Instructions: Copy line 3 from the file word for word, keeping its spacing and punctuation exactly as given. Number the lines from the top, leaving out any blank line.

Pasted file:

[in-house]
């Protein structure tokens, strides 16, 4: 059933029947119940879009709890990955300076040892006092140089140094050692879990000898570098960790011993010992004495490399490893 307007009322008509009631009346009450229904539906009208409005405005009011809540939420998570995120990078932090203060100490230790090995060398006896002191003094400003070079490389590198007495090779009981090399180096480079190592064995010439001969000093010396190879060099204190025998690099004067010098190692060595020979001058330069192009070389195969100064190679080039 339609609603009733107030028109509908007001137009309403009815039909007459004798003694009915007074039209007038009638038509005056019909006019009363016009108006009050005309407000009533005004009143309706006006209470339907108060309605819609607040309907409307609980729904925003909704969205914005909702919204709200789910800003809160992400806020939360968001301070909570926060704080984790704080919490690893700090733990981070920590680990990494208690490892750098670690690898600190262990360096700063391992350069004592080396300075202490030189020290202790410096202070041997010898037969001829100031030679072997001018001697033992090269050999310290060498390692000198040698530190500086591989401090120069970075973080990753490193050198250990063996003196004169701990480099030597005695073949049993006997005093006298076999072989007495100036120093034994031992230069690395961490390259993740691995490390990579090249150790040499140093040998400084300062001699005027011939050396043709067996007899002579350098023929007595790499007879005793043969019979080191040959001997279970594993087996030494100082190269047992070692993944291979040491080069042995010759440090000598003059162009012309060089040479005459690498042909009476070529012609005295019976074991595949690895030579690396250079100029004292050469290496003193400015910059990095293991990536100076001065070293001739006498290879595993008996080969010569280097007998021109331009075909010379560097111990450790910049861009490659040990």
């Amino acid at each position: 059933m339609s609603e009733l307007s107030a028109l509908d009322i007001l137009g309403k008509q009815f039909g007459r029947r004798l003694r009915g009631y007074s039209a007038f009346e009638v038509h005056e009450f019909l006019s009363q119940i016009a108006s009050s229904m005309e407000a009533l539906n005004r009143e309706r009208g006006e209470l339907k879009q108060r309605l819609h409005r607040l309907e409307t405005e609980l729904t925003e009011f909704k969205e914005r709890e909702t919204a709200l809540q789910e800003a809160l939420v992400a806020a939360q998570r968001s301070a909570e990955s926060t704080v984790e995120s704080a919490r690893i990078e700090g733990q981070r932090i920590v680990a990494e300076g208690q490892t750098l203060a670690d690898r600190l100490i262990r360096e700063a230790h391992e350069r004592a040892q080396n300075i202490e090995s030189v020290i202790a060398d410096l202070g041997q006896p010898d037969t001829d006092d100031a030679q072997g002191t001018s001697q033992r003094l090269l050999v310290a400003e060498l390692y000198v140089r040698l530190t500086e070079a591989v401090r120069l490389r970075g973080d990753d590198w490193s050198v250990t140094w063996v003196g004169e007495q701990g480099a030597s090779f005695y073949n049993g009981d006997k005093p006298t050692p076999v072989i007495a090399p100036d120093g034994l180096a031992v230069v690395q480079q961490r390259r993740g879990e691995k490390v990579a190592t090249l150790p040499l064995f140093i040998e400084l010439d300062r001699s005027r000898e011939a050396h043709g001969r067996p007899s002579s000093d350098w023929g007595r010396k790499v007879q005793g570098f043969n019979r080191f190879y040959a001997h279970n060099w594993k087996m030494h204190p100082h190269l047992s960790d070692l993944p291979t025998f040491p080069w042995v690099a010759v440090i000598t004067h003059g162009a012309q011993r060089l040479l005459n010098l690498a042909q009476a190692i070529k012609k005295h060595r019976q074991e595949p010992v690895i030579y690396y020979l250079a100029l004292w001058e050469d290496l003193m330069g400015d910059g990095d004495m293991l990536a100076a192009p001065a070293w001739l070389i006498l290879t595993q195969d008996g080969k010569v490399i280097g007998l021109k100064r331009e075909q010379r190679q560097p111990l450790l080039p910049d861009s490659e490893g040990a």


């Amino acid at each position: 059933m339609s609603e009733l307007s107030a028109l509908d009322i007001l137009g309403k008509q009815f039909g007459r029947r004798l003694r009915g009631y007074s039209a007038f009346e009638v038509h005056e009450f019909l006019s009363q119940i016009a108006s009050s229904m005309e407000a009533l539906n005004r009143e309706r009208g006006e209470l339907k879009q108060r309605l819609h409005r607040l309907e409307t405005e609980l729904t925003e009011f909704k969205e914005r709890e909702t919204a709200l809540q789910e800003a809160l939420v992400a806020a939360q998570r968001s301070a909570e990955s926060t704080v984790e995120s704080a919490r690893i990078e700090g733990q981070r932090i920590v680990a990494e300076g208690q490892t750098l203060a670690d690898r600190l100490i262990r360096e700063a230790h391992e350069r004592a040892q080396n300075i202490e090995s030189v020290i202790a060398d410096l202070g041997q006896p010898d037969t001829d006092d100031a030679q072997g002191t001018s001697q033992r003094l090269l050999v310290a400003e060498l390692y000198v140089r040698l530190t500086e070079a591989v401090r120069l490389r970075g973080d990753d590198w490193s050198v250990t140094w063996v003196g004169e007495q701990g480099a030597s090779f005695y073949n049993g009981d006997k005093p006298t050692p076999v072989i007495a090399p100036d120093g034994l180096a031992v230069v690395q480079q961490r390259r993740g879990e691995k490390v990579a190592t090249l150790p040499l064995f140093i040998e400084l010439d300062r001699s005027r000898e011939a050396h043709g001969r067996p007899s002579s000093d350098w023929g007595r010396k790499v007879q005793g570098f043969n019979r080191f190879y040959a001997h279970n060099w594993k087996m030494h204190p100082h190269l047992s960790d070692l993944p291979t025998f040491p080069w042995v690099a010759v440090i000598t004067h003059g162009a012309q011993r060089l040479l005459n010098l690498a042909q009476a190692i070529k012609k005295h060595r019976q074991e595949p010992v690895i030579y690396y020979l250079a100029l004292w001058e050469d290496l003193m330069g400015d910059g990095d004495m293991l990536a100076a192009p001065a070293w001739l070389i006498l290879t595993q195969d008996g080969k010569v490399i280097g007998l021109k100064r331009e075909q010379r190679q560097p111990l450790l080039p910049d861009s490659e490893g040990a």